Syria appreciative of Indian stand on Arab causes, return of Golan Heights

India and Syria should take their historic ties to a new level, leveraging their growing importance in the world to each other’s advantage, particularly in the economic sphere: this was the message that both Syrian President Bashar al-Assad and visiting Indian President Pratibha Patil emphasised at a joint press conference at the impressive Kasra Sha’ab, the People’s Palace, in the historic city of Damascus on a bright and crisp Saturday morning.

Earlier, when President Patil arrived to a red carpet welcome and a guard of honour at the Kasra Sha’ab, — reserved for ceremonial occasions — she was received by President Assad and the immaculately groomed London-born First Lady Asma al-Assad. A military band, spent the hour before the Indian President arrived at the Palace, practicing and re-practicing the Indian National Anthem.

Interestingly, President Assad devoted close to half his statement to the press to the political element in the talks between the two leaders, focusing on bringing peace to West Asia, even though India can play, at best, a modest role as a mediator between Israel and the Arab world in the region. Both leaders, he said, reiterated their condemnation of all forms of terrorism in all forms: on the second anniversary of 26/11 (Friday), he had said Syria renewed its support to India in fighting terrorism. He also reiterated Syria’s support to India’s efforts to secure a permanent seat on the U.N. Security Council, and stressed the importance of reforming the U.N. so that it becomes “more democratic, representative and efficient”.

He also said Syria supported the recent statement made by the Foreign Ministers of India, China and Russia on the right of Iran and all other countries to possess nuclear energy for peaceful purposes, “stressing at the same time the necessity of making the West Asia region free of all kinds of mass destruction weapons”.

Expressing his appreciation of India’s position on Arab rights, particularly the Palestinian cause and the return of the Golan Heights to Syria, the Syrian President said that he had explained to the Indian President how Syria’s efforts for economic development and prosperity” were undermined by “the absence of peace in the region, as a result of Israeli policies, and despite Syria’s concerted efforts to achieve it”. In this context, he expressed the hope that Syrian-Indian relations, together with international efforts, will help put an end to the suffering of the Palestinian people.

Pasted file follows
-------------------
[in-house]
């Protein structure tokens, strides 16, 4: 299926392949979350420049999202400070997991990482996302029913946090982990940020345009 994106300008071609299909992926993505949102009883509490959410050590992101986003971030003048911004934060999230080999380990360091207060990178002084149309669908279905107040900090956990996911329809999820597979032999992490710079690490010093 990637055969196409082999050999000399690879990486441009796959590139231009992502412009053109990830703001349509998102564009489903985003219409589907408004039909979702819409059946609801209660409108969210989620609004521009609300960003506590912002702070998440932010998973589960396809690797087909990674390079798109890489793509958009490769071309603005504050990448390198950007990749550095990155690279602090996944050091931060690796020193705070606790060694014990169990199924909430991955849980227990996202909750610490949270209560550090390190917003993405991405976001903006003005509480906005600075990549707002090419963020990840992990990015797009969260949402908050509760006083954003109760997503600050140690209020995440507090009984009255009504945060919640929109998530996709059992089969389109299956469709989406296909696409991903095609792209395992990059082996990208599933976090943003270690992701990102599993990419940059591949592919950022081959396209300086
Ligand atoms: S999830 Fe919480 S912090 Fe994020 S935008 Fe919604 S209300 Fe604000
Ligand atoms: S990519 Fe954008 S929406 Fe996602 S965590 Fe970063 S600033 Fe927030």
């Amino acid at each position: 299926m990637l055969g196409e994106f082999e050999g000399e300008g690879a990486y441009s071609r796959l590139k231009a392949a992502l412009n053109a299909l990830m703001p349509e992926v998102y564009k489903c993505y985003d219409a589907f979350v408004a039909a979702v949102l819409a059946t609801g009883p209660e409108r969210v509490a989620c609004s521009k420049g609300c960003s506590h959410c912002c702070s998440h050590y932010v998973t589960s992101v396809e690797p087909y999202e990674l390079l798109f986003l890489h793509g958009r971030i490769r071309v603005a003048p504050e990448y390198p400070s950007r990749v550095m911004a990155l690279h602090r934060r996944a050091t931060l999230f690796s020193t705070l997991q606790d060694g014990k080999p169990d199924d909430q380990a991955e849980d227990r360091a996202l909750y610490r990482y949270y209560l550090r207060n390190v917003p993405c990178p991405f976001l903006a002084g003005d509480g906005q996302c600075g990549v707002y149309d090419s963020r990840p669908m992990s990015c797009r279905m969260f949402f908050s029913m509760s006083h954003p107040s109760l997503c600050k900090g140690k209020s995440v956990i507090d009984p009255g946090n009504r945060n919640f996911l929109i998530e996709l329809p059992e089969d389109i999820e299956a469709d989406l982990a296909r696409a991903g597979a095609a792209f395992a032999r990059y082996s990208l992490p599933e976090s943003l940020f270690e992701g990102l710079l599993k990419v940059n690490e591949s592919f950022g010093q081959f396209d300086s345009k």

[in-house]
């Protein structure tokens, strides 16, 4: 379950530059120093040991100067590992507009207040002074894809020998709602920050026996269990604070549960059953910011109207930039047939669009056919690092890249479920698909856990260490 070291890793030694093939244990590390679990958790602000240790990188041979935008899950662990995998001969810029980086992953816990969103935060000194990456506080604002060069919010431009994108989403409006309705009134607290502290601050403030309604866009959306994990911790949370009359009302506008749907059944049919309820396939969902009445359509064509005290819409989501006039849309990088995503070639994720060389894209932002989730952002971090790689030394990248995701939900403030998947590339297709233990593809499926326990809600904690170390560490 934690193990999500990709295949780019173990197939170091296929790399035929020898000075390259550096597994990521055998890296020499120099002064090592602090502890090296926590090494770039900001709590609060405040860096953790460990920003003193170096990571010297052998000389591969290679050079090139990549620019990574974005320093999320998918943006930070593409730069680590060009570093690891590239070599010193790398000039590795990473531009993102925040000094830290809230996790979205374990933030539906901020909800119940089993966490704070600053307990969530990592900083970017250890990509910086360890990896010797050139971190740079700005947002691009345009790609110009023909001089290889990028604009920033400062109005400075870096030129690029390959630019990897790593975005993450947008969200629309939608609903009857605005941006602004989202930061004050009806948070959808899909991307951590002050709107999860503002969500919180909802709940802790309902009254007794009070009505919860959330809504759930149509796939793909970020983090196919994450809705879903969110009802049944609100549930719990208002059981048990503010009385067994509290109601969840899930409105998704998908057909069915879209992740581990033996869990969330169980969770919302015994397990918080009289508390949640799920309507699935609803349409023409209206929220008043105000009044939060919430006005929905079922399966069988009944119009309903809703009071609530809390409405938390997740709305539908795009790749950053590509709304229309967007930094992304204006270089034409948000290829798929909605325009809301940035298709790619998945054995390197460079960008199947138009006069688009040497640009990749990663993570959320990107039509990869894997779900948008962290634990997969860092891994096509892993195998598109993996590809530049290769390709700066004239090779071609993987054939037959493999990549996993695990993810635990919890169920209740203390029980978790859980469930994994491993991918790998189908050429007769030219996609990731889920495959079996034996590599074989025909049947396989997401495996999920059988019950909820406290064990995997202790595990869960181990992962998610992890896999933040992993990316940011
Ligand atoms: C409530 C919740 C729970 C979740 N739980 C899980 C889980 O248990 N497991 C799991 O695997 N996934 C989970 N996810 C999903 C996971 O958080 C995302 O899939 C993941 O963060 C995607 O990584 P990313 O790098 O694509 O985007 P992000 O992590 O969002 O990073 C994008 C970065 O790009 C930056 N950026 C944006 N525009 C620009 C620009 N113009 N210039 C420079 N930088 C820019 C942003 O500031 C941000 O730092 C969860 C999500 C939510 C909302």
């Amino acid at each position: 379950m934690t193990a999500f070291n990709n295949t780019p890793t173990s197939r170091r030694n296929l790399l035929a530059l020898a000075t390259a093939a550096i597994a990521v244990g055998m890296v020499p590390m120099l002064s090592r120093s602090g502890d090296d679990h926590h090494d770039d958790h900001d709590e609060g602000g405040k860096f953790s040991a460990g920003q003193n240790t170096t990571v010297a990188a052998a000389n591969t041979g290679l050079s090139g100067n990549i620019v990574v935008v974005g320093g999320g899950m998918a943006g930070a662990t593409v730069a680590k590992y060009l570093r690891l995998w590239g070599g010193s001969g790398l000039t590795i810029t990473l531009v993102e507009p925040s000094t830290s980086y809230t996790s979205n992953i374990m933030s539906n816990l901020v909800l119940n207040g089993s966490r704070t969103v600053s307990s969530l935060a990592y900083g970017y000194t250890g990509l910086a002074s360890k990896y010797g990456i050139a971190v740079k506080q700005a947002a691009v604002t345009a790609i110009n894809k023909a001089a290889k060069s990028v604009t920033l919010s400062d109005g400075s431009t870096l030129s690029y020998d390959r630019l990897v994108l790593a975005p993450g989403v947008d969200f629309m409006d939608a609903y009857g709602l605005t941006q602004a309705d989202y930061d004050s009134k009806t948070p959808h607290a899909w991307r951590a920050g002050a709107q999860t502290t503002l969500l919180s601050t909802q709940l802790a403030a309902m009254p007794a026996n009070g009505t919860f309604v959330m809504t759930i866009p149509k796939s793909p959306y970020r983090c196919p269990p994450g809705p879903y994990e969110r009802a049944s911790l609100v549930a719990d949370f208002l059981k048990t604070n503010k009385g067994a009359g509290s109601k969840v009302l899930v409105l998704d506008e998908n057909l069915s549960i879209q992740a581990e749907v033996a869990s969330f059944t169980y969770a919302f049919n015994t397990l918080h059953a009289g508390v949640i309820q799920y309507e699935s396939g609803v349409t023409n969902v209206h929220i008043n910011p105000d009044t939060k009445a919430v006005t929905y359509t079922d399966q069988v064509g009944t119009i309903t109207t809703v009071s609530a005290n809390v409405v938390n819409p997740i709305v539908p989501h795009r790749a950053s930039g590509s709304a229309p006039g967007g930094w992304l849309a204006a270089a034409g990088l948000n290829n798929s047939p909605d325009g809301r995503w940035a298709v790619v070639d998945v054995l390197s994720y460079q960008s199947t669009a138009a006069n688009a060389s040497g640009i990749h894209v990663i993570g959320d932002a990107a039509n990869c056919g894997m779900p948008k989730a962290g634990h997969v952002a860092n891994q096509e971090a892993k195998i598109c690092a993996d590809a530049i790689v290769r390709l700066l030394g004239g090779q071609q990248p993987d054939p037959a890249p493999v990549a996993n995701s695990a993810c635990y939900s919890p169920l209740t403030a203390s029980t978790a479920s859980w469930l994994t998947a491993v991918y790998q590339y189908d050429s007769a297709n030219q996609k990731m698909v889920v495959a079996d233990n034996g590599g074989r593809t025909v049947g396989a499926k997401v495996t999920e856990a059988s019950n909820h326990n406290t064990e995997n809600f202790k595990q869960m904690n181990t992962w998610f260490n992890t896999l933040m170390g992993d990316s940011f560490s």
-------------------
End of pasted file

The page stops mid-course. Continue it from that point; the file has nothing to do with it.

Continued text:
President Assad also stressed that the volume of trade exchange was not commensurate either with the historical and political ties between the two countries, nor with “the capabilities of our two countries” and the position they enjoyed “ in terms of geographical location or the regional blocs” to which they belonged to and allowed them “access to vast and promising markets for the flow of trade”.

President Patil, on her part, recalled that when the bilateral Joint Commission met in June this year, the two Foreign Ministers had resolved to double bilateral trade in the next two or three years — this resolve was reiterated again on Saturday.

Three agreements were also signed between the two countries on Saturday: An agreement on cultural cooperation for the years 2010-2013 was inked by Secretary (East) Vijaya Latha Reddy and the Syrian Deputy Minister of Culture, Dr. Ali Kayyam; a memorandum of understanding between the General Organisation for Radio and Television in Syria and Prasar Bharati was signed by Indian Ambassador to Syria V.P. Haran and Director-General of Syria’s official radio and TV agency Eng Maan Haidar; and another memorandum of understanding between the Syrian Arab News Agency and the Press Trust of India was signed by PTI Associate Political Editor Sunil P. Gatade and DG, SANA Adnan Mahmoud.

The two Presidents also discussed cooperation in a range of ranging from agriculture, health, oil, mineral resources, phosphates, electricity, transport, telecommunications, technology and higher education, while examining the possibility of “building a real strategic partnership in areas like software, textiles, pharmaceuticals and food industry, suing advanced Indian technology.

President Patil said that one of the reasons that economic engagement had not reached its potential was because of a lack of awareness of each other’s requirements and capabilities. “In the talks, today,” she said, “India had offered $100 million Line of Credit to be used in Syria in sectors to be mutually agreed on.”

While this will be the Third Line of Credit, she said the purpose behind this offer was to encourage Indian companies to involve themselves in developmental projects in Syria, which will give them good exposure to the Syrian market, and showcase to Syria the potential of Indian companies. The India-Syria Business Council, which will be launched on Sunday, will focus on strengthening economic and commercial links.

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